Out­fit should be treat, not a trick

Toronto Sun - - LIFE - — Joanne Richard

Strug­gling with your kid about their cos­tume choice? You’re not alone.

Chil­dren should not be al­lowed to charge ahead with a poor or risque cos­tume. “It’s es­sen­tial for par­ents to get in­volved in cos­tume choices, es­pe­cially for younger chil­dren who may not have the cog­ni­tive or emo­tional re­sources to ex­er­cise good judg­ment in­de­pen­dently,” says clin­i­cal psy­chol­o­gist Dr. Michael Ober­schnei­der, of ash­burnpsych.com.

Re­mem­ber that your child or teen’s cos­tume choice is a per­sonal state­ment. Ober­schnei­der says that how your child or teen is seen in the world by oth­ers should be im­por­tant to you as par­ents, and par­ents need to make sure that their child’s self­im­age and per­sonal rep­re­sen­ta­tion in pub­lic be­comes im­por­tant to them as well.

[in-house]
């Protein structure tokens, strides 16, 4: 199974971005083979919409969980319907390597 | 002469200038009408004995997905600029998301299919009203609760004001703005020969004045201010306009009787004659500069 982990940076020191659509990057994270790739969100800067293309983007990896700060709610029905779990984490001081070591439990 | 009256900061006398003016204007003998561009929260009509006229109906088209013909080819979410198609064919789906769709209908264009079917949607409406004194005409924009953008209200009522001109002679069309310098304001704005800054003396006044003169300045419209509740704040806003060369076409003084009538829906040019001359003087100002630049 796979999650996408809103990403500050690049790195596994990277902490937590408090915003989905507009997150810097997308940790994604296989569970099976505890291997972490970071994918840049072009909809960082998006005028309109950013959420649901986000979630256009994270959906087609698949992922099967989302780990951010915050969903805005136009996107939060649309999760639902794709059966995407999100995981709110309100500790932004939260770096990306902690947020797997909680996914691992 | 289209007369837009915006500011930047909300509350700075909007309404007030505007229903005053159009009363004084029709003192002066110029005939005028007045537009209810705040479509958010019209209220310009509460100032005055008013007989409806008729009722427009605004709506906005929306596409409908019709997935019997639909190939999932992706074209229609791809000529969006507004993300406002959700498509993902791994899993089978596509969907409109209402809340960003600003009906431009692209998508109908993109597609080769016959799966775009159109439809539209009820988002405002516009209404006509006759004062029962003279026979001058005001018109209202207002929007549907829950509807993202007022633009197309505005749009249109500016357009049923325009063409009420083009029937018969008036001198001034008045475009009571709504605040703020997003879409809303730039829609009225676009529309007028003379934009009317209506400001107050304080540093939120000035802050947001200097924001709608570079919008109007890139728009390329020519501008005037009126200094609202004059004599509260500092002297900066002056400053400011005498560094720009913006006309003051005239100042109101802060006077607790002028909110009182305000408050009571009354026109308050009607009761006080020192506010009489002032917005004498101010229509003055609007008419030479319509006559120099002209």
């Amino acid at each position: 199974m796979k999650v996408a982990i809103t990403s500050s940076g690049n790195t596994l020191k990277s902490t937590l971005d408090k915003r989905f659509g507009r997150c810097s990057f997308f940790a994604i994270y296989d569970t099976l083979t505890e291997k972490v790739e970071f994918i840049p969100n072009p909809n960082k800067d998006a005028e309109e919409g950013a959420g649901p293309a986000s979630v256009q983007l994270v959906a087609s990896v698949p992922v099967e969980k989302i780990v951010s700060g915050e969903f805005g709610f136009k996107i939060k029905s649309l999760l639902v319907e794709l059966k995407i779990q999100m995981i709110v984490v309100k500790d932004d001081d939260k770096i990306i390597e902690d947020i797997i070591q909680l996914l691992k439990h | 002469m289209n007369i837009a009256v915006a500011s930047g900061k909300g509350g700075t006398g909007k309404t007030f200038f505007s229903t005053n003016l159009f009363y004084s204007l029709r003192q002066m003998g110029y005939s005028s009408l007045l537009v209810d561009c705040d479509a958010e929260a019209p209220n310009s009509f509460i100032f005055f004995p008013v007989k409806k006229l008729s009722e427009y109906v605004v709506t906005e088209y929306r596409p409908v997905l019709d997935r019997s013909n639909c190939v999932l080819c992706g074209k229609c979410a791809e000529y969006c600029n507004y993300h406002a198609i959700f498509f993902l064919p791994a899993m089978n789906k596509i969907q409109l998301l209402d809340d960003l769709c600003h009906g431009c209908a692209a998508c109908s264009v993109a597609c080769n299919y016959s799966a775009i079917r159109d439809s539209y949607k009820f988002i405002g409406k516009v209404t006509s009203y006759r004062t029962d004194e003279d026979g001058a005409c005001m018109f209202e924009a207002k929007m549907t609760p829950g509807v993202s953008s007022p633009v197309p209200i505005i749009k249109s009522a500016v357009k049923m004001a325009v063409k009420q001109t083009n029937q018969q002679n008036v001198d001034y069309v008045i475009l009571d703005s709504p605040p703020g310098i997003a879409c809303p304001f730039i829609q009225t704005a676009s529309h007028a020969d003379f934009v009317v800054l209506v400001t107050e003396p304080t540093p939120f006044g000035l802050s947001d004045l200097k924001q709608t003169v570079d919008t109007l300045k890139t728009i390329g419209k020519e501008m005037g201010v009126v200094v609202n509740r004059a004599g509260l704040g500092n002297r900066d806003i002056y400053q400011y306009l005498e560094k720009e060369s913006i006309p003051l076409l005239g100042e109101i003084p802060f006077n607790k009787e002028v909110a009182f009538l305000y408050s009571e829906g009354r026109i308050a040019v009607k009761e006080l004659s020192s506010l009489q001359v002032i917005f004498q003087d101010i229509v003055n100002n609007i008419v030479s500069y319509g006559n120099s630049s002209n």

Be­fore rush­ing to the de­fin­i­tive “no,” talk things out. “It’s more im­por­tant for your child to un­der­stand why their cos­tume choice may not be a good one than it is to sim­ply nix it. Bad cos­tume choices are teach­able mo­ments for par­ents,” says Ober­schnei­der.

He adds that re­li­gious themed cos­tumes, cos­tumes that de­pict cul­tur­ally sen­si­tive top­ics, racially charged or race laden cos­tumes or cos­tumes that are overly ag­gres­sive or sex­ual should be avoided for chil­dren and teens.

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